George Washington Voluntarily Resigns as Commander in Chief of Continental Army On This Day in 1783

In what is considered one of the greatest acts of statesmanship, on December 23, 1783, General George Washington voluntarily resigns as commander in chief of the Continental Army and retires to private life at his home at Mount Vernon. His resignation followed the signing of the Treaty of Paris.

By surrendering his military power to the civilian authority in the temporary national capital of Annapolis, MD, Washington set the course for American becoming a constitutional republic rather than a monarchy or, even, a military dictatorship.

Below is a transcript of Washington’s resignation speech –

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Images of Washington’s speech are below –

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Scholars James MacGregor Burns and Susan Dunn described Washington’s resignation in a way that reflects the the classical republican ideals that animated the founding generation: “The Virginian, like the victorious Roman soldier Cincinnatus, went home to plow.”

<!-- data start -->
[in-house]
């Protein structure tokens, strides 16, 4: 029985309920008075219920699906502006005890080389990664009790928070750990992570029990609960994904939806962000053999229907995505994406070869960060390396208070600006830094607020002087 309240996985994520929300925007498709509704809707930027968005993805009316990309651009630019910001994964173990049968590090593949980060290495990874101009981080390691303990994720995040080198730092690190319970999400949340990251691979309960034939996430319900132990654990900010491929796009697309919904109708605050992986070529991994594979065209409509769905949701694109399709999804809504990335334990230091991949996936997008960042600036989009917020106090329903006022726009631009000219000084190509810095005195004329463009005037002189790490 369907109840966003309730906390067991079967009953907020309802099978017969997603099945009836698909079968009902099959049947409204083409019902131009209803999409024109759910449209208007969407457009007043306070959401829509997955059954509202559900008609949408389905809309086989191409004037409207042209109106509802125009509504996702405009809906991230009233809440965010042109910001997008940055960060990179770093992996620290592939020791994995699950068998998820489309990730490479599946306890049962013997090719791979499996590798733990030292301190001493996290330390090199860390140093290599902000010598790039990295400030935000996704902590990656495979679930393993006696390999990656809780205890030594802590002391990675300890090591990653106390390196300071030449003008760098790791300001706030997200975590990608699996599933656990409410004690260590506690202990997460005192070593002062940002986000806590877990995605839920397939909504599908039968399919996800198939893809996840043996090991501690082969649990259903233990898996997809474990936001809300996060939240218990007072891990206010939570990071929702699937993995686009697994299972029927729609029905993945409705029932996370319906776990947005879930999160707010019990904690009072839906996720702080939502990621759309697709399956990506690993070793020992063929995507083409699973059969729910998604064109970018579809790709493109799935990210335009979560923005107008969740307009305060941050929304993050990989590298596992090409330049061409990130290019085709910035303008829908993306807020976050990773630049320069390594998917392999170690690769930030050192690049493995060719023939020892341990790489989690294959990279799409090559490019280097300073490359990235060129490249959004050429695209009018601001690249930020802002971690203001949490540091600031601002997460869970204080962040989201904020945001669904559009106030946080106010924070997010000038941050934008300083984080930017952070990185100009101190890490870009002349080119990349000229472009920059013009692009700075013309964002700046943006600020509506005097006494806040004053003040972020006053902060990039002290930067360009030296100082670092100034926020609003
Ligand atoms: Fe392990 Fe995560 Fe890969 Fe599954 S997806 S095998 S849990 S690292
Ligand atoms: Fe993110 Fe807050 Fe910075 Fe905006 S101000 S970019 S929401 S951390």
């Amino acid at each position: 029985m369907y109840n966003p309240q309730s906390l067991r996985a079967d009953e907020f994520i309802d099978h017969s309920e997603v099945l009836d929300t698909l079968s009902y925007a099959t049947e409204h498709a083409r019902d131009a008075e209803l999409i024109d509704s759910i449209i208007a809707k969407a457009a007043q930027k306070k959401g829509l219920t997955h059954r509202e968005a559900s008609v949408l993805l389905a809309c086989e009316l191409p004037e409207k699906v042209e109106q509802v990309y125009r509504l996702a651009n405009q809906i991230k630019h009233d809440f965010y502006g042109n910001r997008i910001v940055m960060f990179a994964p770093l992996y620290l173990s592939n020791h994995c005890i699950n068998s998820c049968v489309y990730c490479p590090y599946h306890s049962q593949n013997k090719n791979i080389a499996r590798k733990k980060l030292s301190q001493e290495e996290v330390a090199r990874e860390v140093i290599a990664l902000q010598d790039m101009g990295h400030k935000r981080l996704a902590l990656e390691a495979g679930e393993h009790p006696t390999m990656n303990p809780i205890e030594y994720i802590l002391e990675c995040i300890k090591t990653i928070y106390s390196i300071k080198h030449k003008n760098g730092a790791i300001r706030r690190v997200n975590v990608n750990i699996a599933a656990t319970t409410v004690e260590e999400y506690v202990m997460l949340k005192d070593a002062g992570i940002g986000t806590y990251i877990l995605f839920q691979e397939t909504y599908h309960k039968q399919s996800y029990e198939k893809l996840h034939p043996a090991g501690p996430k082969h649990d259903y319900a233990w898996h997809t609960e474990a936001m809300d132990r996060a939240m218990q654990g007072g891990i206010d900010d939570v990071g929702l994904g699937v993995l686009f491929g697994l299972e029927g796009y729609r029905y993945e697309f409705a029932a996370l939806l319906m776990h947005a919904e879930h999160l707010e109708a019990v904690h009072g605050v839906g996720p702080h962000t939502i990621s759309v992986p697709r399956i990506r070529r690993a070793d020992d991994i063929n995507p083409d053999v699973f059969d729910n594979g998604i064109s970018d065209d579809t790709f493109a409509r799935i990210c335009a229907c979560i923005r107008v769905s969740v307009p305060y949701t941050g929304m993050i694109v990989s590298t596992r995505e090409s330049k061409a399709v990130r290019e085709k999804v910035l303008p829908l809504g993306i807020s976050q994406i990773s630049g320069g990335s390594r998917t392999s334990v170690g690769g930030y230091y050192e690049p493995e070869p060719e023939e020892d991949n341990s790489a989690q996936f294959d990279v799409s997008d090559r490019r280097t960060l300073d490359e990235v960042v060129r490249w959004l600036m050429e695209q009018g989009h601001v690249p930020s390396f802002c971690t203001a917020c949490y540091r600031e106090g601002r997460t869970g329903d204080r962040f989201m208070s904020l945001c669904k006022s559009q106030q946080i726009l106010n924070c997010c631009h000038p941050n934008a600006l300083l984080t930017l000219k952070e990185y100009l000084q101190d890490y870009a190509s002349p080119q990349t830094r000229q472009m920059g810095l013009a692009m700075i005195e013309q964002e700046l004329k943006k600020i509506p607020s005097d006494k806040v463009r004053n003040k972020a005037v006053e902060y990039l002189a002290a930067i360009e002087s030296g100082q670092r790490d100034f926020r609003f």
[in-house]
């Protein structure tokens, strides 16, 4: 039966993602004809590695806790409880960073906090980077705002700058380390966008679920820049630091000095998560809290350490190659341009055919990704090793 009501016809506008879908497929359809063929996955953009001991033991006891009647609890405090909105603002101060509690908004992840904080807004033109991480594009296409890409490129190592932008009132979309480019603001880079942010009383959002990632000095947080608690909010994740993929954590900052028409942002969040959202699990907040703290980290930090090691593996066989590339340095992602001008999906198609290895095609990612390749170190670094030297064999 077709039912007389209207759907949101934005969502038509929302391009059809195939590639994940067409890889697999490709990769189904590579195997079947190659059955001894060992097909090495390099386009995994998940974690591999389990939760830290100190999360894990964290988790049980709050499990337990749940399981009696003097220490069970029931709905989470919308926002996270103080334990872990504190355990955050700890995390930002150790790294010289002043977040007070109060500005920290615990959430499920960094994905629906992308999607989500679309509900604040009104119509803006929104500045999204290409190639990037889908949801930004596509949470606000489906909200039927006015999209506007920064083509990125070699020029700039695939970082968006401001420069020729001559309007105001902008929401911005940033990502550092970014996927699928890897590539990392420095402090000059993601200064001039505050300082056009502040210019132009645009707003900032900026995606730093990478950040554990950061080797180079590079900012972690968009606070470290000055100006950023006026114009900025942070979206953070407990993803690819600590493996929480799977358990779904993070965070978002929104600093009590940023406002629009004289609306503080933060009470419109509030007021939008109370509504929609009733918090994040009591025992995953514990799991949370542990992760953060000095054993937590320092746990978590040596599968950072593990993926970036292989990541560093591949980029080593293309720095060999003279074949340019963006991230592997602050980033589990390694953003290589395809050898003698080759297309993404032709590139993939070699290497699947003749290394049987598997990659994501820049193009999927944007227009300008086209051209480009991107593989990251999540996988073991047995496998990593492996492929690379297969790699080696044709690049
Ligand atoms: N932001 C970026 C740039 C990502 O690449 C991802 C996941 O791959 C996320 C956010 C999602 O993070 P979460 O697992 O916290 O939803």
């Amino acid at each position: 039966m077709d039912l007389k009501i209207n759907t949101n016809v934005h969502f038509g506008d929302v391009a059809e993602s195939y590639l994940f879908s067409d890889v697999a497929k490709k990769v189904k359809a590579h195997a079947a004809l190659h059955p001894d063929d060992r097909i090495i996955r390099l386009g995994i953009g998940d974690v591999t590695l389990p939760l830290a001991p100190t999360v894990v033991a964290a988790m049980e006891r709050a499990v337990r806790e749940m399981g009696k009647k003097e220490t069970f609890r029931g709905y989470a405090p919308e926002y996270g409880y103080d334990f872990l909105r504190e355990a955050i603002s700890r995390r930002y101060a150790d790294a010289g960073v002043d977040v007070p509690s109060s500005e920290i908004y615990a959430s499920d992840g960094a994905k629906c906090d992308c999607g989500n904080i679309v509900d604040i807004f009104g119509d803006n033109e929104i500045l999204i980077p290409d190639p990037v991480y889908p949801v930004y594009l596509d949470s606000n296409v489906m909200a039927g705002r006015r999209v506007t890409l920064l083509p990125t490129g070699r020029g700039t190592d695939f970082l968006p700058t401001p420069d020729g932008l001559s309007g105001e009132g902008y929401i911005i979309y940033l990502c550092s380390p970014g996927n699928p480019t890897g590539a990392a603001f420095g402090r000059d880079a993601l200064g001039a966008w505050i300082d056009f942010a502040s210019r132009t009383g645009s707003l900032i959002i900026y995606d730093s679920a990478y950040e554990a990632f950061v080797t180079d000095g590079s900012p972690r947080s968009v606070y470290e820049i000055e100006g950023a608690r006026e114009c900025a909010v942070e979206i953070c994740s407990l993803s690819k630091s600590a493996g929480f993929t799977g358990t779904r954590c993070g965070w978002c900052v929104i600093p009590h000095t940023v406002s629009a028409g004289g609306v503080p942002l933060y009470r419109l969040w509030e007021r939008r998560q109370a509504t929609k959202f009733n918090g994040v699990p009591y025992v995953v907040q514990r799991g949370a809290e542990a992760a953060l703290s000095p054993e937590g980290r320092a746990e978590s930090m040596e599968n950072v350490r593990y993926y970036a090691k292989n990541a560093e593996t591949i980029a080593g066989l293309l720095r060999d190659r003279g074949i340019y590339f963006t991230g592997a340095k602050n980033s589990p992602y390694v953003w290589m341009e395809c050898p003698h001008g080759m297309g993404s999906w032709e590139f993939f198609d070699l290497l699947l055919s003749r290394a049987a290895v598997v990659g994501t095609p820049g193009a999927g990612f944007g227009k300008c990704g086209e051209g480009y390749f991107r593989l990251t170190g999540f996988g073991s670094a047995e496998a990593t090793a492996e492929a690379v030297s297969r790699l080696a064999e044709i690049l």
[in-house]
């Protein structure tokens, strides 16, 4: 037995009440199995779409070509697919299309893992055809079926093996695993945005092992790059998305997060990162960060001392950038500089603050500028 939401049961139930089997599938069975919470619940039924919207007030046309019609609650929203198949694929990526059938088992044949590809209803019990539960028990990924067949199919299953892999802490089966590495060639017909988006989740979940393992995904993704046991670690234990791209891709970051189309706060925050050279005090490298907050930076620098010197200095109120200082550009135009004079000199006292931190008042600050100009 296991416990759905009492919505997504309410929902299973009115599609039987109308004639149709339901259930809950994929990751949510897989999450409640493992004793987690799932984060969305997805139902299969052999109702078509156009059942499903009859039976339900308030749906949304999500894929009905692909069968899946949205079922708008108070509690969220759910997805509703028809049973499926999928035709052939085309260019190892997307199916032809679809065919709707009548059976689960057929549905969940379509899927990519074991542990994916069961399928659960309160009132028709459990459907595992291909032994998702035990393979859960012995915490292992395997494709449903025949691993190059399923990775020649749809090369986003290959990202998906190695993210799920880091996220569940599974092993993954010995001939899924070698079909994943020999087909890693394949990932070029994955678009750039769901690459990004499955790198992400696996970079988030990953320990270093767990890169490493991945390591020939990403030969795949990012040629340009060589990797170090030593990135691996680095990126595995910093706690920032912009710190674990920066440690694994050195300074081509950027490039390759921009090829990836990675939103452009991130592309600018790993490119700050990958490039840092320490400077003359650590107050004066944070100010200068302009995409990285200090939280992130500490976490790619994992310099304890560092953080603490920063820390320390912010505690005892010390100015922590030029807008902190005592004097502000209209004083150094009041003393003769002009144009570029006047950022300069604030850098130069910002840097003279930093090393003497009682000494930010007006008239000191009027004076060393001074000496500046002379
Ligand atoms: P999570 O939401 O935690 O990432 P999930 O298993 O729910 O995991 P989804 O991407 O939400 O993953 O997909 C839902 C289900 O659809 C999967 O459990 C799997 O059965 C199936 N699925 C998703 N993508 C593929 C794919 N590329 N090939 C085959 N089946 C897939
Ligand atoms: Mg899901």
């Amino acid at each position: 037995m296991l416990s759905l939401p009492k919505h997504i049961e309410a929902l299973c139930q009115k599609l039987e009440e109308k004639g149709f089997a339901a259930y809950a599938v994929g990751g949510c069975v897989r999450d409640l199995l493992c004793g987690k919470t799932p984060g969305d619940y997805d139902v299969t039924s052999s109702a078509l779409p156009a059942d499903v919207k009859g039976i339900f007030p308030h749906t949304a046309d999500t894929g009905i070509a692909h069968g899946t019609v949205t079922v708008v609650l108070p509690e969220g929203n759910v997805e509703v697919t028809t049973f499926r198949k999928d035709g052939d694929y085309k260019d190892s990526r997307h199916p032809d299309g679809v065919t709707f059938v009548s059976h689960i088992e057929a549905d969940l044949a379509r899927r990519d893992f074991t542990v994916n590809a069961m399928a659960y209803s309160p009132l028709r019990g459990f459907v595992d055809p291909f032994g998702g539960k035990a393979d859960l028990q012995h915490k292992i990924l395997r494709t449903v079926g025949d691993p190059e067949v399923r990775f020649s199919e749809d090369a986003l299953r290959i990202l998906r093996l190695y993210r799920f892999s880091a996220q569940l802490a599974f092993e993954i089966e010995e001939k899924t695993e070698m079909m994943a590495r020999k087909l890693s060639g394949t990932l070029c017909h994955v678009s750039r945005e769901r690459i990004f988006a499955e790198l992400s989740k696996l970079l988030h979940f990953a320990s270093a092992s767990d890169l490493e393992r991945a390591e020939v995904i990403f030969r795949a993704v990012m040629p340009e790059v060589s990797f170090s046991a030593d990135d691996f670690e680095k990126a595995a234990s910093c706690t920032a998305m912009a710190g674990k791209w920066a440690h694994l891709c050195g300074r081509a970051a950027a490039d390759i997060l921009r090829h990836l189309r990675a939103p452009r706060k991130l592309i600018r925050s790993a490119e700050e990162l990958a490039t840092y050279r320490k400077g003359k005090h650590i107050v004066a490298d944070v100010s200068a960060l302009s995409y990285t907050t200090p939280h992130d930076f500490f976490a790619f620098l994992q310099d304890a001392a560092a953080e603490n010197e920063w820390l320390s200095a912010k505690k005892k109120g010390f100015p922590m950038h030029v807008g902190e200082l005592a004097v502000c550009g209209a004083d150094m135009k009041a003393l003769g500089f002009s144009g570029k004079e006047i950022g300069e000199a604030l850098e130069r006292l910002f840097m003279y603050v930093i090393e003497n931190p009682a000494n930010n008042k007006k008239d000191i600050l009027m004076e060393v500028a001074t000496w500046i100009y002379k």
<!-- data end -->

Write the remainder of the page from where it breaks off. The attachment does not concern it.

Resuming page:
Washington’s retirement was short lived. A few years later, he was unanimously elected in 1788 as the nation’s first president under the federal Constitution of 1787.

 

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